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Subject: How much chaos do you start with? rss

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R H
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I'm working on two brand new games where I found the theme and am slowly molding the mechanics to them. Last night I was talking over one of the games with my wife the nature of how I want some aspects of the game to work are fairly complex and has quite a few variables. She suggested that instead of starting with all these ideas at once we should start with what amounts to a very vanilla game, and work our way up to these mechanics to isolate the variables and what is potentially breaking the game.

As designers how do you feel about this approach? Do you generally start with everything you feel like you want in the game? All of the mechanics? Then work with them to try and make those work the correct ways. Or do you start smaller and work your way up to adding those mechanics in?

I'm of the mind we go all in with how I want the game from the start, but at this point, I'm second guessing myself.

Any thoughts appreciated.
 
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Jack Poon
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I think both approaches are good approaches and are effective for some designers and not effective for others. I've tried both and ended up favoring isolating variables as that made it much easier for me to determine the effects of certain changes to the balance and pacing of the game. There's nothing preventing you from trying both approaches as well. You can try the super complex game with one group and see their reaction, record their feedback and try and analyze it yourself. If it seems to complex for you to break down where the rough edges are for the game, switch to the vanilla approach but keep in mind at the same time who your playtesters are. Maybe complexity is good for the game but if you play test with groups used to straightforward games, removing complex items from the game may be doing your game a disservice.

Second guessing is rough. I've found myself double guessing myself and getting stuck. Best way for me to move forward wasn't to question what I was doing but just go ahead and play test the quickest and simplest implementation I could get fast so that'd I'd know better if I was going down a good path or not.
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R H
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I think your point about keeping in mind who you are playtesting with is a good if not great one. Having a complex game and setting it down in front of simple gamers might throw them off and thus might not go over well. I would have to take their advice with a grain of salt so as to not trash everything simply because they think it's too complex. It might not be to another set of players.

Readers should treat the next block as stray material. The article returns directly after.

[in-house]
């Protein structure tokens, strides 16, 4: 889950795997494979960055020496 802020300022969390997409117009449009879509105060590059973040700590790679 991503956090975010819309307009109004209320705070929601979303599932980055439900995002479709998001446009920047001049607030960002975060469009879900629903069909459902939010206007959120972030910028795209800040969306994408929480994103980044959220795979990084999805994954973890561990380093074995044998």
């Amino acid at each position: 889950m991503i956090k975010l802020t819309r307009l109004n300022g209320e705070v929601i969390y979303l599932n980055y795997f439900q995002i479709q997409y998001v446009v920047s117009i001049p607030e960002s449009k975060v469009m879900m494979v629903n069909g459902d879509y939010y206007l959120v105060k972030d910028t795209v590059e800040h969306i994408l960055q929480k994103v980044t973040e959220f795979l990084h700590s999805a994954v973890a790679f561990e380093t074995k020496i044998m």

I think that might be where I'm at with my wife actually. I've got this fairly complex idea laid out in front of us with the rough draft of the rules I wrote up yesterday and since she prefers more simplicity in games that may be why she is advocating for the isolation of variables approach where I want to jump right in.
 
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Jack Poon
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Good luck to you! I'd recommend checking out your FLGS to see if anyone would be interested to play test your game. Or if there's any groups in your area that are game designers testing each other's games. One thing that helped me was asking my play testers to list a few games they enjoy before playing mine. If it sounded like they wouldn't like the particular genre mine was in, I would tailor the game design to appeal to them by focusing on certain elements that I thought they would enjoy and have them focus on that while playing. At the point where I am now though, I am usually just explaining the rules as they are now.
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R H
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If you don't mind. How far along are you in the process now and how long did it take you to get there?
 
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Daniel Newman
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I don't have a whole lot to add that Jack hasn't already said, but I find that I tend to have a pretty complete idea that I start with. I test it out, see what works, what doesn't, and figure out what to add or remove or change from there. The biggest thing is to not make too many changes at once between iterations so you can actually see what affect what you changed has on the game. Sometimes what seems to be a minor change can completely change the balance of something you hadn't even considered.